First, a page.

But the worst part isn’t even the engagement itself, but the way you learn of it. In the past, you’d hear the news via a personal phone call. When one becomes engaged, it’s customary to inform your closest friends about it first — in light of such big news, you want your lifelong friends to be the first ones to know about it, so you’d call them and tell them.
If you learn of it through hearsay, rather than a personal call, it’s insulting. But now Facebook has made that commonplace. And if you are first hearing about an engagement through Facebook, then it means that person clearly doesn’t rank you too high on their “friends priority” list.
Nothing makes you feel more ostracized when a Facebook friend writes, “Everyone pretty much knows already, but… I’M ENGAGED!!!” It means your friend clearly made an effort to inform people about her big news, but purposely excluded you because she didn’t consider you significant enough.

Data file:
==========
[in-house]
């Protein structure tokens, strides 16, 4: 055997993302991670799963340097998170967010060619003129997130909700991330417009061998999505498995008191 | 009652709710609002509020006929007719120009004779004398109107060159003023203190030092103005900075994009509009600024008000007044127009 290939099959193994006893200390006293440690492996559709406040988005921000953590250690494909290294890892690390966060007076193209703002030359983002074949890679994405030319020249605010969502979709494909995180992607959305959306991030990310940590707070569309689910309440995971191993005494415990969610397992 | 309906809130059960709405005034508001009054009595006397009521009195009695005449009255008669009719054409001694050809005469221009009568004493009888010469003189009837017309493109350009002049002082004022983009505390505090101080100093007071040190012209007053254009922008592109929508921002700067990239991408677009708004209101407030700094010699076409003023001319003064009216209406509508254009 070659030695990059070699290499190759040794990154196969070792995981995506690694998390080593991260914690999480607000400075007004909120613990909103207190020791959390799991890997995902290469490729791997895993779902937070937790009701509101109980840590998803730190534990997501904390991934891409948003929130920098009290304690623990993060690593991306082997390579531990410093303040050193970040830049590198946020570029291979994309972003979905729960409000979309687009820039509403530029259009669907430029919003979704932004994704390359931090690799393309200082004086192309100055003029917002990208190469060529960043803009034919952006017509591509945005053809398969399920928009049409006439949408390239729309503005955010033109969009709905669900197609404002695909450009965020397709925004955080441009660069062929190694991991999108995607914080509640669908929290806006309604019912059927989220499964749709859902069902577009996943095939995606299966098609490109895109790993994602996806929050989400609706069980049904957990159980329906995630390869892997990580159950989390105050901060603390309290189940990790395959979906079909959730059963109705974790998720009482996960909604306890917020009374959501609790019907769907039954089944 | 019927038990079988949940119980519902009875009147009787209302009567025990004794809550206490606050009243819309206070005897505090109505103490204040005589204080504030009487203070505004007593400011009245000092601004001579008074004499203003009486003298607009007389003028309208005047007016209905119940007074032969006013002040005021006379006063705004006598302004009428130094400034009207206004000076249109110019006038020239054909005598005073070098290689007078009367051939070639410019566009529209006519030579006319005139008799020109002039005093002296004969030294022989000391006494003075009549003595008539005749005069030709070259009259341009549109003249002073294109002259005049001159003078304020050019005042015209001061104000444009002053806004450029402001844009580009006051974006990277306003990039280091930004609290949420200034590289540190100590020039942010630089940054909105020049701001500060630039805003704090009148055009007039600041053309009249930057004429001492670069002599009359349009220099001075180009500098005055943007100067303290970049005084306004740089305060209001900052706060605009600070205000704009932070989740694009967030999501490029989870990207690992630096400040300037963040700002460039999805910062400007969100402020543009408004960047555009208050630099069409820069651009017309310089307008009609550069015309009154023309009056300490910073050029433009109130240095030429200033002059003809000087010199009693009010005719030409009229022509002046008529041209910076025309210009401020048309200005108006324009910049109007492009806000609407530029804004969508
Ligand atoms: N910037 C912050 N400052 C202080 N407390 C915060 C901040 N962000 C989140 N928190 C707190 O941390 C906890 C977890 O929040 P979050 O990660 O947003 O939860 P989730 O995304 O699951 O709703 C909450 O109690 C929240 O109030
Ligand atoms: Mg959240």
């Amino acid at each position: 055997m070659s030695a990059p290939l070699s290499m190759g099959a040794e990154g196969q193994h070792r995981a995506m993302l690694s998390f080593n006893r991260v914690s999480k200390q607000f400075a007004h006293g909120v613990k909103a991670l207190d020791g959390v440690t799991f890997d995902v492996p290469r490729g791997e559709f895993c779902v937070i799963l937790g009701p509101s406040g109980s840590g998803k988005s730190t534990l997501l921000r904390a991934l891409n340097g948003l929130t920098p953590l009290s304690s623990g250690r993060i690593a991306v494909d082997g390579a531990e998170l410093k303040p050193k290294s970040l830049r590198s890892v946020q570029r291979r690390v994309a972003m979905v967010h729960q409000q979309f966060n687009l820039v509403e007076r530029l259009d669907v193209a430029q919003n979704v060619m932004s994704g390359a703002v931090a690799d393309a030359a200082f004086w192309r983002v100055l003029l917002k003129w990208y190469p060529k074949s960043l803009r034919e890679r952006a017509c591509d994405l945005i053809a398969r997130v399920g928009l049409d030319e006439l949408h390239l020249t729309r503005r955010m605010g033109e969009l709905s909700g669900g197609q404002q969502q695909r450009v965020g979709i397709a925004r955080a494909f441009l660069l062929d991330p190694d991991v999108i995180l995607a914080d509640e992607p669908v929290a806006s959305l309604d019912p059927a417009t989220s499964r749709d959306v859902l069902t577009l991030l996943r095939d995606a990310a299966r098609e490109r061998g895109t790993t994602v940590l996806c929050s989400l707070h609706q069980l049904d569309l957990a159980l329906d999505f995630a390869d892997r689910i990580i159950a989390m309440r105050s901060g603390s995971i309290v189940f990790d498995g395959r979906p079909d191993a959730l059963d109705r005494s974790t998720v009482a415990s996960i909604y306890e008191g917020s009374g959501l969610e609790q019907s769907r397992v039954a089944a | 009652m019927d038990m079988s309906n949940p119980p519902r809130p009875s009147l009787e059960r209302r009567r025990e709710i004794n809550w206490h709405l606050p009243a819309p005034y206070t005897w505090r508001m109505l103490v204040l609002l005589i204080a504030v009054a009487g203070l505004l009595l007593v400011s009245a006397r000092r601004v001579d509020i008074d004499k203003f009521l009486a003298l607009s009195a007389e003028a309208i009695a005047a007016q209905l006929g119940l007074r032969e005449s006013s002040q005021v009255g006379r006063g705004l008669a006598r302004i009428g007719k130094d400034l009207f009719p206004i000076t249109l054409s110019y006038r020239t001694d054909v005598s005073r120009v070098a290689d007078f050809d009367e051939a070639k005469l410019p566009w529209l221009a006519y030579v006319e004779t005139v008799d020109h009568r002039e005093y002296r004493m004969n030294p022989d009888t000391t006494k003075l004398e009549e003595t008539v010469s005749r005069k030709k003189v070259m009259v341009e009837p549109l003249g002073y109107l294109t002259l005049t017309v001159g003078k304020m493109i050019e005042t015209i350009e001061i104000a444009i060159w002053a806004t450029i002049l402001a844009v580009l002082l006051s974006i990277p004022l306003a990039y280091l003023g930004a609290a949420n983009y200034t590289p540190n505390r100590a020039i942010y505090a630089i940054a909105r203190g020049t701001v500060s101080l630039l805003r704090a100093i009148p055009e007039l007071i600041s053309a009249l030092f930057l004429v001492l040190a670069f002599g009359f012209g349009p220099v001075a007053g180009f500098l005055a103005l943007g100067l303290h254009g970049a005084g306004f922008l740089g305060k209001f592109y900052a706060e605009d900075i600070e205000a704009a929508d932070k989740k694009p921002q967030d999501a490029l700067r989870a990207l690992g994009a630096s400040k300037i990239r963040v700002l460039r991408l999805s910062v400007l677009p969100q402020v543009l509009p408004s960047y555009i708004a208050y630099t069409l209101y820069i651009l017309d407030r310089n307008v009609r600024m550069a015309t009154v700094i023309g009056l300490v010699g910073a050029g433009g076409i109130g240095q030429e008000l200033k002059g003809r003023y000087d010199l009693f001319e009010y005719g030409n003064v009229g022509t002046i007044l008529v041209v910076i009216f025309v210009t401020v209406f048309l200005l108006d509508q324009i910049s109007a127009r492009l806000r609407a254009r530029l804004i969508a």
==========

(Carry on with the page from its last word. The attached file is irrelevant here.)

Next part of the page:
And honestly, most of the times it’s obvious. We maintain Facebook friend status with anyone that we’ve ever made a connection with. A former co-worker, a college friend, an old high school classmate — essentially people we wouldn’t even talk to again for the rest of our lives if it wasn’t for Facebook. So of course you’re not going to become offended if they don’t call or text you to share big news. However, seeing such a status, about how everybody knows, but you don’t, still manages to piss us off, because it’s just dripping with the subtext of, “If you don’t know, then you’re not important, but… HERE’S MY BIG NEWS ANYWAY!!!!”
And that’s getting to the crux of this whole engagement issue. No offense girls, I love you all, but the way you word engagement announcements is gag-worthy. It’s become evident to me that no girl in the world is capable of delivering such an announcement without being obnoxious.